Preprint Article Version 1 Preserved in Portico This version is not peer-reviewed

An Experimental Investigation on the Behavior of Strain Hardening Cement-Based Composites (SHCC) under Impact Compression and Shear Loading

Version 1 : Received: 23 September 2020 / Approved: 24 September 2020 / Online: 24 September 2020 (11:16:31 CEST)

A peer-reviewed article of this Preprint also exists.

A. Heravi, A.; Mosig, O.; Tawfik, A.; Curbach, M.; Mechtcherine, V. An Experimental Investigation of the Behavior of Strain-Hardening Cement-Based Composites (SHCC) under Impact Compression and Shear Loading. Materials 2020, 13, 4514. A. Heravi, A.; Mosig, O.; Tawfik, A.; Curbach, M.; Mechtcherine, V. An Experimental Investigation of the Behavior of Strain-Hardening Cement-Based Composites (SHCC) under Impact Compression and Shear Loading. Materials 2020, 13, 4514.

Journal reference: Materials 2020, 13, 4514
DOI: 10.3390/ma13204514

Abstract

The ductile behavior of strain hardening cement-based composites (SHCC) under direct tensile load makes them promising solutions for applications where high energy dissipation is needed, such as earthquake, impact by a projectile, or blast. However, the superior tensile ductility of SHCC due to multiple cracking does not necessarily entail compressive and shear ductility. As an effort to characterize the behavior of SHCC under impact compressive and shear loading, relevant to the mentioned high-speed loading scenarios, the paper at hand studies the performance of a SHCC and its constituent cement-based matrices using the split-Hopkinson bar method. For compression experiments, cylindrical specimens with a length-to-diameter ratio (l/d) of 1.6 were used. The selected length of the sample led to similar failure modes under the quasi-static and impact loading conditions, which was necessary for a reliable comparison of the obtained compressive strengths. The impact experiments were performed in a split-Hopkinson pressure bar (SHPB) at a strain rate that reached 110 s-1 at the moment of failure. For shear experiments, a special adapter was developed for a split-Hopkinson tension bar (SHTB). The adapter enabled performing impact shear experiments on planar specimens using the tensile wave generated in the SHTB. Results showed a dynamic increase factor (DIF) of 2.3 and 2.0 for compressive and shear strength of SHCC, respectively. As compared to the non-reinforced constituent matrix, the absolute value of the compressive strength was lower for the SHCC. Contrarily, under shear loading, the SHCC yielded the higher shear strength than the non-reinforced matrix.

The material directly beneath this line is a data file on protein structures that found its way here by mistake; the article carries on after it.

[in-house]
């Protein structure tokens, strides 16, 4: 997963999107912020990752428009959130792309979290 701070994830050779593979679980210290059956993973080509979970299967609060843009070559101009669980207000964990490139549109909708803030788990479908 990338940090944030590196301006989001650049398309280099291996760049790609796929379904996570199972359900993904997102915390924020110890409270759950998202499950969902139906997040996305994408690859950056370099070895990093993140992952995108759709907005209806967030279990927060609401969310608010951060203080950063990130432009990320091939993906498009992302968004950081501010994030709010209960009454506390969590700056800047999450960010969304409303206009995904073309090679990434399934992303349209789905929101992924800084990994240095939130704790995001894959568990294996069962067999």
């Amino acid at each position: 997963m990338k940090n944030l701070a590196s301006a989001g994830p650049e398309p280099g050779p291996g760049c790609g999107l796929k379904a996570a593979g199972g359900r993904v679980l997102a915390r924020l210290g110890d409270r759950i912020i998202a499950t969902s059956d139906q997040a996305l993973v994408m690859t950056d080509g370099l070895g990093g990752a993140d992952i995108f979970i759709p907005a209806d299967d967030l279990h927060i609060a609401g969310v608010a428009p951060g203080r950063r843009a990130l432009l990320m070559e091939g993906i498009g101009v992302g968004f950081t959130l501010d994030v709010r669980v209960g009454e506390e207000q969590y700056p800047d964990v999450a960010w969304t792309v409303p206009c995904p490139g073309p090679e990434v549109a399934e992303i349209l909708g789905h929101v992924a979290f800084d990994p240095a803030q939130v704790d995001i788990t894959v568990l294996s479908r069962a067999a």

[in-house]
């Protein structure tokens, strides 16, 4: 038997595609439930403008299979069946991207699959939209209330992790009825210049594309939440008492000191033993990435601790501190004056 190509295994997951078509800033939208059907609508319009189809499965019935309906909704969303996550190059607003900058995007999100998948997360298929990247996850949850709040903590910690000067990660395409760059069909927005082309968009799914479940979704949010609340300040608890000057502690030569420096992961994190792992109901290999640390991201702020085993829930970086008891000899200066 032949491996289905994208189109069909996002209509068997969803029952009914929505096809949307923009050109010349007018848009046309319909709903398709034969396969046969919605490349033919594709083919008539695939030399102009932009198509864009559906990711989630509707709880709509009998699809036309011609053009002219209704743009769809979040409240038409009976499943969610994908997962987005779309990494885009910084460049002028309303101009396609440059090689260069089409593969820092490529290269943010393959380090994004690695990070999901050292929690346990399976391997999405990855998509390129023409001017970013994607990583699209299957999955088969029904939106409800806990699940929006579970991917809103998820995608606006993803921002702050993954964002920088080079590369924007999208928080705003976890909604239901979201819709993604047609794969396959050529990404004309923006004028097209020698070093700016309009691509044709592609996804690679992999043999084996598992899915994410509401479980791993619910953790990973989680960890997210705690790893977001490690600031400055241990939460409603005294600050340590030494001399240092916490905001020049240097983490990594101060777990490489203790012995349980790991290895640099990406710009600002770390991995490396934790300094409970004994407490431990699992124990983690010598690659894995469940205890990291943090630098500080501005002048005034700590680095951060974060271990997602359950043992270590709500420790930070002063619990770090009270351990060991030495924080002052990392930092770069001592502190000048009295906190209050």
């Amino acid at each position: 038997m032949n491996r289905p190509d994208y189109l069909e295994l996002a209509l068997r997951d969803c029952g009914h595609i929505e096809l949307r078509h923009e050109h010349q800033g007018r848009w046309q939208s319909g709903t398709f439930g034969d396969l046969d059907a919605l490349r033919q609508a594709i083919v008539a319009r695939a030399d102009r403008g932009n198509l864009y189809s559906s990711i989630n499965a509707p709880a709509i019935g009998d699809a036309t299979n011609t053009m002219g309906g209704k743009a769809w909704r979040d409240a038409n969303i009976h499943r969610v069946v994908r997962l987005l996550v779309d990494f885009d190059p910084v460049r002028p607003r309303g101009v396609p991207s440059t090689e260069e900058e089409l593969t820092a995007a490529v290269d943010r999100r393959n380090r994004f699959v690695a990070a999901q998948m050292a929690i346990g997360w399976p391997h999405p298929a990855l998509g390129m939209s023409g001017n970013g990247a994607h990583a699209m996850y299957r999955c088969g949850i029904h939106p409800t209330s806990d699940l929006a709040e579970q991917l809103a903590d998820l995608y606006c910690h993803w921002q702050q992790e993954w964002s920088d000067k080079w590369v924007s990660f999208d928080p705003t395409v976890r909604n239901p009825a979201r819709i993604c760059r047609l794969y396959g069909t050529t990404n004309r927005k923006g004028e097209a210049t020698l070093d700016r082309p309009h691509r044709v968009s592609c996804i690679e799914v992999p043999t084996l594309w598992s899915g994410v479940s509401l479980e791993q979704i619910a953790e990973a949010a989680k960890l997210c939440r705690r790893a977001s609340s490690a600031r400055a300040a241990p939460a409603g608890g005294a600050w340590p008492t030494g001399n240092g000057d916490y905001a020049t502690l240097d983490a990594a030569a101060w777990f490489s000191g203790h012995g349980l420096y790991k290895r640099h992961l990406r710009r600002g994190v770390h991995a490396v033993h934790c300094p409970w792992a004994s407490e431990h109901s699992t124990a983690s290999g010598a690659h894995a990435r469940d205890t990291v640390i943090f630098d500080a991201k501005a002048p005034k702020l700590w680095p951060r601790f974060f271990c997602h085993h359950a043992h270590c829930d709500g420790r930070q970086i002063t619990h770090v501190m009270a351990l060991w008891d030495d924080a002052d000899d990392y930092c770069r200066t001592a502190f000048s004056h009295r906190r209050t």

Subject Areas

Impact loading; split-Hopkinson bar; SHCC; ECC; compressive loading; shear loading

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